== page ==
Our primary aim is to hear stories like this, from a user's email: "Quite frequently the articles are a launching pad for some truly interesting discussions in the comment section, which we all know is extremely rare. I think about the topics all day and often start a discussion with my husband after work about things I've read or mulled over. I don't always agree with everything I read, of course, but the important thing is that I have learned stuff. I have truly seen other perspectives that really opened my eyes to how others see and feel things. It's such a good discussion and I'm really happy that it exists."
2. The dominance of some voices can reinforce the silence of others.
When Gene first wrote about our approach to moderation, the ensuing thread included an outpouring of "Thank yous" from users rarely heard from on NPR.org. "I appreciated this article so much that it inspired me to register for the first time," said one person.
For everyone upset about a deleted comment or revoked posting privileges, there's likely another person who values a more tightly managed discussion. And while some would prefer for us to err on the side of allowing more comments rather than fewer, a loosely managed discussion inhibits some from participating. We value all of these users, but there's a genuine tension between their needs.
Implicit in the mission of covering race, ethnicity and culture is a mandate to unearth less-often-heard voices and perspectives. We keep that in mind when trying to balance the needs of users we hear from a lot alongside users more prone to lurking. If a discussion about the cultural dynamics of hip-hop starts off with a comment dismissing hip-hop as not being real music, then hip-hop aficionados — those likeliest to have insights to share about the topic — are less likely to participate. Part of what we're trying to do is create a community where that doesn't happen. Similarly, for some users, the most pressing issue in race and ethnicity is higher rates of criminality among some demographics, and every thread about race becomes an opportunity to discuss that. Our aims here are somewhat different.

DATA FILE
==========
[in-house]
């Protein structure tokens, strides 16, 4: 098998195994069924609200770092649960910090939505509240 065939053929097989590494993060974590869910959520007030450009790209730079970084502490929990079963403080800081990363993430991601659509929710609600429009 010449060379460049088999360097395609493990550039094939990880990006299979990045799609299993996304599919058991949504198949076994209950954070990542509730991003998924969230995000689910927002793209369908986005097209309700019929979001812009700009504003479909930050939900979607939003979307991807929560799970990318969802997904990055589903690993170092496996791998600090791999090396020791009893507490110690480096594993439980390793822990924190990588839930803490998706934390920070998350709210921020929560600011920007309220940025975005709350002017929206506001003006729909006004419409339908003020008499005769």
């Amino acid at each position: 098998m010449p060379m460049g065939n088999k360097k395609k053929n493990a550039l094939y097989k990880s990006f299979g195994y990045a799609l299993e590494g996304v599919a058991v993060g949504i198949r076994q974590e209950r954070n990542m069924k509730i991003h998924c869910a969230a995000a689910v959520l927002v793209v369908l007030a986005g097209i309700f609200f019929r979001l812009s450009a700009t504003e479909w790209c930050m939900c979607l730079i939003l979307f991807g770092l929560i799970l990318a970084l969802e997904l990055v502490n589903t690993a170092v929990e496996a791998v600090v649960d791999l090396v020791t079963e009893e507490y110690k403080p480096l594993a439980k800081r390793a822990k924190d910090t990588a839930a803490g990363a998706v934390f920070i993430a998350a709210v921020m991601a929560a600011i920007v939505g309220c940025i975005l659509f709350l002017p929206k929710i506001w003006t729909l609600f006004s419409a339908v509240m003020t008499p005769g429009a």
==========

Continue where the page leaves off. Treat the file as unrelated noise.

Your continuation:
So if we delete your comment, it's not necessarily because we think the comment is "bad" or "wrong," or because we want to suppress your point of view. Most often, it's because the comment doesn't get at the topic we're aiming to discuss at that moment, in this space. We are trying to curate a discussion that is intelligent, unique, and novel — a discussion that moves us — and that may require removing comments we think are not directly contributing to the focus of the conversation at that time.
3. Transparency doesn't just happen. It requires genuine time, effort and commitment.
This has been one of the trickiest elements for us to figure out, and we're still working on it. It's easy for us to fall into the pitfall of focusing entirely on moderating conversations at the expense of being open about what we're finding and what we're struggling with.
In the instructions that sit on top of every Code Switch discussion, we direct users who have concerns with any moderation decisions to email firstname.lastname@example.org. I regularly review emails that arrive in this inbox and follow up on them with others on the Code Switch team and at NPR. It's been an invaluable feedback loop, and I've had numerous terrific exchanges with our users.